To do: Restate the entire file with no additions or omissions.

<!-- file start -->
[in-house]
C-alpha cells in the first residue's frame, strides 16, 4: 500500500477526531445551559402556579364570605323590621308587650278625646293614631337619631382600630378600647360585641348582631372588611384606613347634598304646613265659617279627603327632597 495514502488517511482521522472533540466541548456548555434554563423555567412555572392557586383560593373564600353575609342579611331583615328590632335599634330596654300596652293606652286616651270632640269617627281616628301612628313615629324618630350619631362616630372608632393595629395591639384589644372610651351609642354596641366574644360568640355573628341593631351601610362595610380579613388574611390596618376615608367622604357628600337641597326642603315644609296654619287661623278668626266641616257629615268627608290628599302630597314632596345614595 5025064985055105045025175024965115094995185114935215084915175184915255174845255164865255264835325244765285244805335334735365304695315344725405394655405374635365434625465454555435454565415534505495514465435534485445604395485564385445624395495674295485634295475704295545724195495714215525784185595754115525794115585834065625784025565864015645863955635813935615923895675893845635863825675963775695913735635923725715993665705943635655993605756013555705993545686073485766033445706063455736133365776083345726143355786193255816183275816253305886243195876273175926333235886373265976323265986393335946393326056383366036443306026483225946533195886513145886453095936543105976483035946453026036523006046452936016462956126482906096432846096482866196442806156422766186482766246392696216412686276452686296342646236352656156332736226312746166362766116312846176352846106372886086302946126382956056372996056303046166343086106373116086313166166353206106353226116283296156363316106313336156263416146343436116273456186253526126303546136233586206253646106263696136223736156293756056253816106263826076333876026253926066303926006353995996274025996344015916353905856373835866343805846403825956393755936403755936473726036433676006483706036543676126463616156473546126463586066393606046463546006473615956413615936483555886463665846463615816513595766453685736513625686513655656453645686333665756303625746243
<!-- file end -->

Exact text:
[in-house]
C-alpha cells in the first residue's frame, strides 16, 4: 500500500477526531445551559402556579364570605323590621308587650278625646293614631337619631382600630378600647360585641348582631372588611384606613347634598304646613265659617279627603327632597 495514502488517511482521522472533540466541548456548555434554563423555567412555572392557586383560593373564600353575609342579611331583615328590632335599634330596654300596652293606652286616651270632640269617627281616628301612628313615629324618630350619631362616630372608632393595629395591639384589644372610651351609642354596641366574644360568640355573628341593631351601610362595610380579613388574611390596618376615608367622604357628600337641597326642603315644609296654619287661623278668626266641616257629615268627608290628599302630597314632596345614595 5025064985055105045025175024965115094995185114935215084915175184915255174845255164865255264835325244765285244805335334735365304695315344725405394655405374635365434625465454555435454565415534505495514465435534485445604395485564385445624395495674295485634295475704295545724195495714215525784185595754115525794115585834065625784025565864015645863955635813935615923895675893845635863825675963775695913735635923725715993665705943635655993605756013555705993545686073485766033445706063455736133365776083345726143355786193255816183275816253305886243195876273175926333235886373265976323265986393335946393326056383366036443306026483225946533195886513145886453095936543105976483035946453026036523006046452936016462956126482906096432846096482866196442806156422766186482766246392696216412686276452686296342646236352656156332736226312746166362766116312846176352846106372886086302946126382956056372996056303046166343086106373116086313166166353206106353226116283296156363316106313336156263416146343436116273456186253526126303546136233586206253646106263696136223736156293756056253816106263826076333876026253926066303926006353995996274025996344015916353905856373835866343805846403825956393755936403755936473726036433676006483706036543676126463616156473546126463586066393606046463546006473615956413615936483555886463665846463615816513595766453685736513625686513655656453645686333665756303625746243